Grace Woodroofe’s set at Mercury Lounge proved she was a singer who can hold an audience’s attention without trying too hard. That’s not to say she didn’t put all of herself into her performance, but what came out seemed completely natural and honest. Her voice was what carried the show. The lyrics were personal and emotionally charged, but her delivery was really what made the performance hard to turn away from. And if it gets to be too much, and you should feel inclined to close your eyes, she gets you in a whole new way there as well – even when you can’t see her eyes squeezed shut, you feel it all the same.
Her voice is deep and smoky, sometimes wispy and sometimes powerful. She can be soft and soulful on the down tempo songs, but then bellow and growl when she gets worked up on the more rocking numbers. These songs, for the most part, were saved towards the end of the set. She played singles “Battles” and “I've Handled Myself Wrong,” early on, and then worked up to busting out songs like “Bear” and closed with her bluesy cover of The Stooges’s “I Wanna Be Your Dog.” The latter of which was one of the more interesting covers I’ve heard in a while, and did what a cover should: do the original justice while making it her own. To quote another Iggy song, Grace Woodroofe has raw power.
Opening for Grace was fellow Aussies Husky. I did find it interesting that Grace Woodroofe’s vocals have been widely described as “husky,” and then she gets a band of that name on the same bill. Alas, it is merely a coincidence, as the band is named after songwriter Husky Gawenda, whose voice is actually the opposite of that descriptor. Gawenda’s voice is smooth like a lullaby, and Husky’s songs are the perfect soundtrack to traveling down a dusty road on a lazy summer day.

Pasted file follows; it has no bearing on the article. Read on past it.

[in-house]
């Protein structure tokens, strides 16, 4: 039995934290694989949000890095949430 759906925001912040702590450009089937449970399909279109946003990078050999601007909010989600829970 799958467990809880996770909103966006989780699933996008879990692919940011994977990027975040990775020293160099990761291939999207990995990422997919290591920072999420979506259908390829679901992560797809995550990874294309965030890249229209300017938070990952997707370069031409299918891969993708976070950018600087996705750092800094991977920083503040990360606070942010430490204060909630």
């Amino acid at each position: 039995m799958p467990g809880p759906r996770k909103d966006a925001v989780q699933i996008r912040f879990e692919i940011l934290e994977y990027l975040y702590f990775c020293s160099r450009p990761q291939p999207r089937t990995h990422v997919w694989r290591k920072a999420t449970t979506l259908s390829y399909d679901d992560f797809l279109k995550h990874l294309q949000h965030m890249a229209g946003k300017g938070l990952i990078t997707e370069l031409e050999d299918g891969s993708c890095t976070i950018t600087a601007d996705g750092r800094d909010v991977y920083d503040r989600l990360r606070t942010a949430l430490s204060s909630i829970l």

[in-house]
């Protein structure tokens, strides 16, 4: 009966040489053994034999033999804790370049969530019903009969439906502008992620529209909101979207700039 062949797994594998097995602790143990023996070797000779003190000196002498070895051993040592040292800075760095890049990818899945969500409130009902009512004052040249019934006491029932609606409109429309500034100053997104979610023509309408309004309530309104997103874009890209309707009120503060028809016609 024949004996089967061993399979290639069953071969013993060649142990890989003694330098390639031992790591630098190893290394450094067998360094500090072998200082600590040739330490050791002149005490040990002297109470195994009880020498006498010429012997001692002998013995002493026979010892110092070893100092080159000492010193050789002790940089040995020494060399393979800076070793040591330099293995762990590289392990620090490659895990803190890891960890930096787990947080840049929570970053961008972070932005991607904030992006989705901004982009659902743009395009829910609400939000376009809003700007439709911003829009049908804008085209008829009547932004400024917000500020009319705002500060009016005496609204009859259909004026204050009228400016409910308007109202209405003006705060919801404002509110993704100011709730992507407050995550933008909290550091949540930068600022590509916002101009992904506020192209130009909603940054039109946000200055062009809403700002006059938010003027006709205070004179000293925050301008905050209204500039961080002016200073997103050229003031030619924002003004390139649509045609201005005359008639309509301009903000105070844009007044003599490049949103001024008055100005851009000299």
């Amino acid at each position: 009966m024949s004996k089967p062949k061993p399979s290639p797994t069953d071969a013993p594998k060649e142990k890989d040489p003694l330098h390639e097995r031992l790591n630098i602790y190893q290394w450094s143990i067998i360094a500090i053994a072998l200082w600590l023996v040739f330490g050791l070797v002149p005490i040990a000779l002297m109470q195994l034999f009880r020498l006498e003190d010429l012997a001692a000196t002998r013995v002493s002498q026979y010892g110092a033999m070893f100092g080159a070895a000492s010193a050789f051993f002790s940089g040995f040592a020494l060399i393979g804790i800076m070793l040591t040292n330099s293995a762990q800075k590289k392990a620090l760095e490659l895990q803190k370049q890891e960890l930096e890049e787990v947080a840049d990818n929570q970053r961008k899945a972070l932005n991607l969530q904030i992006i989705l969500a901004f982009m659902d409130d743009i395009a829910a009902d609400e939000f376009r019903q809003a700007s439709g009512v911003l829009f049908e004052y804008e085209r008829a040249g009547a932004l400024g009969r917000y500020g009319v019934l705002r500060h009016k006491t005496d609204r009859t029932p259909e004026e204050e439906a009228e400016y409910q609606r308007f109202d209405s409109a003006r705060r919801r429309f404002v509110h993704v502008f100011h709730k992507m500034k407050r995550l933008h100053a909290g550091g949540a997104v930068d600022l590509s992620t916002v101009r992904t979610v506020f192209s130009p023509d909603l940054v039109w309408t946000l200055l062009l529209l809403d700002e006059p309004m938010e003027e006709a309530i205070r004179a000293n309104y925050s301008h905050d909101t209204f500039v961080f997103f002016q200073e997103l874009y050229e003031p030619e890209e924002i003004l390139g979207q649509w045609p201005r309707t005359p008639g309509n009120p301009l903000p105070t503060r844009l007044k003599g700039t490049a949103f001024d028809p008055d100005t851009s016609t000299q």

For the most part, their sound is subtle finger-picked guitars and rolling along lyrics. Every once in a while the keyboard part really peaks out, adding some well-placed flair to their otherwise woozy arrangements. Overall, their set was nothing too remarkable, and maybe that was the most remarkable thing. They are good, but their songs are so subtle that the musicianship is easy to overlook because you’re drifting off in a daydream. When they played a song that was based off a recurring dream Gawenda has, I can’t tell you what his dream was about but I can tell you that it made me think of dreaming. The way the whole band played with their eyes closed showed that maybe they were all dreaming too; the same musical dream.
This was Husky’s last show date with Grace Woodroofe, but they have plenty more dates spread across a few continents. They come back to the States later in the summer, supporting The Head and the Heart. Check out all their dates on their tour page. Grace has a handful more dates in the US, ending with a residency in Los Angeles, CA. More details can be found on her website.
Photos (c) Kelly Knapp